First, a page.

it at scale, and that has been the big challenge. >> can you elaborate on that? what does that mean exactly? >> we would not exist if there was not a feeling that a lot of these communities do not have the experience online of finding the information that is most relevant to them. there are a lot of great weekly newspapers. there are a lot of bulletin boards, facebook woods, you name it. there is a lot of media focused at local, but not every community has it, and even the ones that do often are not getting the kind of service that i think they used to historical because of downsizing and regional newspapers not serving those communities the way they used to. so you will have the council meeting not really being covered. we have had numerous examples where board meetings, council meetings, things that those members got used to not being covered. suddenly, they were seeing the week after week and seeing that we were there to stay. >> in the audience, do you feel like you're communities are being covered well? do you know what is going on in your back yard? do you feel like your stories being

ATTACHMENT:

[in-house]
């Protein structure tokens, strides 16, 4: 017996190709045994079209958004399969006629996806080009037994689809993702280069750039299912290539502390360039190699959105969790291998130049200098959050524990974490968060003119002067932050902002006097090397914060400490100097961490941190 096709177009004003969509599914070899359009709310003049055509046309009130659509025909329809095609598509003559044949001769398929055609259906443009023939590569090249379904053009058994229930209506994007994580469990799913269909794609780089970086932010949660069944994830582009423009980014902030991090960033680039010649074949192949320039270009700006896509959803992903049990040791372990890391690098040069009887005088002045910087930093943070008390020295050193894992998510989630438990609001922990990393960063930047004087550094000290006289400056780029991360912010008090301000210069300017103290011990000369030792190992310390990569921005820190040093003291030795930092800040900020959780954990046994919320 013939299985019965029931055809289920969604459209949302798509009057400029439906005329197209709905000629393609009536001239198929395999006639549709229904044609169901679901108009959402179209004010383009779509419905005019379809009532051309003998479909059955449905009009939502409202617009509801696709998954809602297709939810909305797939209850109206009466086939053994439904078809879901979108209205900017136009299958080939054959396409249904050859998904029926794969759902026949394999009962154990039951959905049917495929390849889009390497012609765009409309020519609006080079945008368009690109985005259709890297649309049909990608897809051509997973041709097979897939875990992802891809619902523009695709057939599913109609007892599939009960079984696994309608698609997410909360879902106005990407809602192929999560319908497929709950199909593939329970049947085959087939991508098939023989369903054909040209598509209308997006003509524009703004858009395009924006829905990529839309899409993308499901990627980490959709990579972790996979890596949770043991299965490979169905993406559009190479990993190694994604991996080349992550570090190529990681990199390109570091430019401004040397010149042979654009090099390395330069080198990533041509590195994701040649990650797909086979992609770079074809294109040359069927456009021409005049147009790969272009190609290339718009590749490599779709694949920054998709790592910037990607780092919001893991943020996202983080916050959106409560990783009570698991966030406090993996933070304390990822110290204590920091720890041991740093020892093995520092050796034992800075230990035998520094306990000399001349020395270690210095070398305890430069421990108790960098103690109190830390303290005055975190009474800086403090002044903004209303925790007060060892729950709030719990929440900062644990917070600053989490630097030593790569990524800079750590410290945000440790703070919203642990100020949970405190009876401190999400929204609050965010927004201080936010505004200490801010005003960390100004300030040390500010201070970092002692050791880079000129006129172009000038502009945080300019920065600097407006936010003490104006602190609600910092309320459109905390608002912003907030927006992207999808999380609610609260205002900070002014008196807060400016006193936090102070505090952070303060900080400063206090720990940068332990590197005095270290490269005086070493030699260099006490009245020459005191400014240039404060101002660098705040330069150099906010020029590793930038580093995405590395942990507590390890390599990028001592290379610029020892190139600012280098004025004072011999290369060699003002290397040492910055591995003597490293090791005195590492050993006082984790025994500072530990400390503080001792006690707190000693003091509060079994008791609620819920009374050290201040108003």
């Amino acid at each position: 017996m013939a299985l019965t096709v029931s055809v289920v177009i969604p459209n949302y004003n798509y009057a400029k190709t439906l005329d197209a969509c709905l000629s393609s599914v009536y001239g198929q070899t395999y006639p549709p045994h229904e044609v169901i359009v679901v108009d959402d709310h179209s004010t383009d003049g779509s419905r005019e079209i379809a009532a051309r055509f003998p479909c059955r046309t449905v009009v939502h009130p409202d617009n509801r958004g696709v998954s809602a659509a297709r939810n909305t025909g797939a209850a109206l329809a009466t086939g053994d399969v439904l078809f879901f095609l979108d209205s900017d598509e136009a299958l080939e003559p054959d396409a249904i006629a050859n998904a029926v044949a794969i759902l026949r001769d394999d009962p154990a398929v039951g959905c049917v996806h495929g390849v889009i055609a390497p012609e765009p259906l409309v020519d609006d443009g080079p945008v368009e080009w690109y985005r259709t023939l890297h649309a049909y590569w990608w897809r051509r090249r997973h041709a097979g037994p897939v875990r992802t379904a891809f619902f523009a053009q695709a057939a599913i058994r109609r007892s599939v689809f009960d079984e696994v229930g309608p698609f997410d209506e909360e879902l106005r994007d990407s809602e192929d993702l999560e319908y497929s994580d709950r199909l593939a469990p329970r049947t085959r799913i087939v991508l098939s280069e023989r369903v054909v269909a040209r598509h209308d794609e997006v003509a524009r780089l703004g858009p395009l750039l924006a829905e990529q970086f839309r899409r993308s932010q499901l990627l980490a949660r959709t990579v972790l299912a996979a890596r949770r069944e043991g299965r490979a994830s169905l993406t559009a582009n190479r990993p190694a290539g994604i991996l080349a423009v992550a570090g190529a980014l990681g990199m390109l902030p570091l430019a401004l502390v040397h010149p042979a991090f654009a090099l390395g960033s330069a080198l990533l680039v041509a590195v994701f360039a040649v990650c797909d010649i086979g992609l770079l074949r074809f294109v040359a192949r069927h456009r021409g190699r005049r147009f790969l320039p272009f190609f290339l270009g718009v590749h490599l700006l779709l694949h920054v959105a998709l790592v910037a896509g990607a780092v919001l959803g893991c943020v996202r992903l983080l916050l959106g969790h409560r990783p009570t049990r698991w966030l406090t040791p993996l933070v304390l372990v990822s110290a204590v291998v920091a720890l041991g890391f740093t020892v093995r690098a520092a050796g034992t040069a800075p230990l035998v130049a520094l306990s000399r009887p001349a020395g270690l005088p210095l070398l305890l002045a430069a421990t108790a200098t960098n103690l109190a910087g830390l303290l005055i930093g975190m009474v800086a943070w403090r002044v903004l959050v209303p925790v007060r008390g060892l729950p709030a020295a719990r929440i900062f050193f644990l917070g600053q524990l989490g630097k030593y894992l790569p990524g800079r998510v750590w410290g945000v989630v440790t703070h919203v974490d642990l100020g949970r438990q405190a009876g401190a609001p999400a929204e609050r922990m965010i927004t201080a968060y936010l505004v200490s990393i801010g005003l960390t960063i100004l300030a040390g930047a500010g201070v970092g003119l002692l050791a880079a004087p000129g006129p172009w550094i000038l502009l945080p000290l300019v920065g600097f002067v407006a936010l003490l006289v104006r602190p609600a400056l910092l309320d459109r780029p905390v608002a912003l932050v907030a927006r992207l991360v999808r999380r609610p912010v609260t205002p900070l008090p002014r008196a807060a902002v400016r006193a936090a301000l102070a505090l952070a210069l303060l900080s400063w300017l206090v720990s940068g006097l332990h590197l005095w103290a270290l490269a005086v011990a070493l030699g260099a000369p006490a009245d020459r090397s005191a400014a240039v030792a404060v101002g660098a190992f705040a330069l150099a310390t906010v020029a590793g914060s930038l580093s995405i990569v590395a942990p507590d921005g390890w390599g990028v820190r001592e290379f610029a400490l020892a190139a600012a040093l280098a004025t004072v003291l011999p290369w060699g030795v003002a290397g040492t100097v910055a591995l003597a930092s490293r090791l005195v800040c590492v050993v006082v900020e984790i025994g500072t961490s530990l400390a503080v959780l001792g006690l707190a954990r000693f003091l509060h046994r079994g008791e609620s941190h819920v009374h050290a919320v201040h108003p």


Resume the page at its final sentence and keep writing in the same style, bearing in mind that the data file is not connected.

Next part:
the service area. there will be a big impact here. there are other capital works on going. from yosemite to santa clara county, for the purposes of making sure that there is clarity on that. we could make it more specific on community invasion, so that people know where resources are telling without it getting to stuff not moving. >> that makes sense and i just want to make sure, first of all whether that mou should come back to us before it is finally signed, and whether or not we want something in their that provides dollar amounts around specific projects. maybe there is a five million- dollar art project, perhaps coming before this commission to be responsible for significant dollars. it seems that, because the positions have been raised, it would be another opportunity for public input before it is finalized. >> great. >> i do not know if that makes -- >> the resolution directs us into investments for public art and gives direction to the general manager to give the work to sign the mou. >> but there is no problem with continuing this item for filing this item? we have been the ligh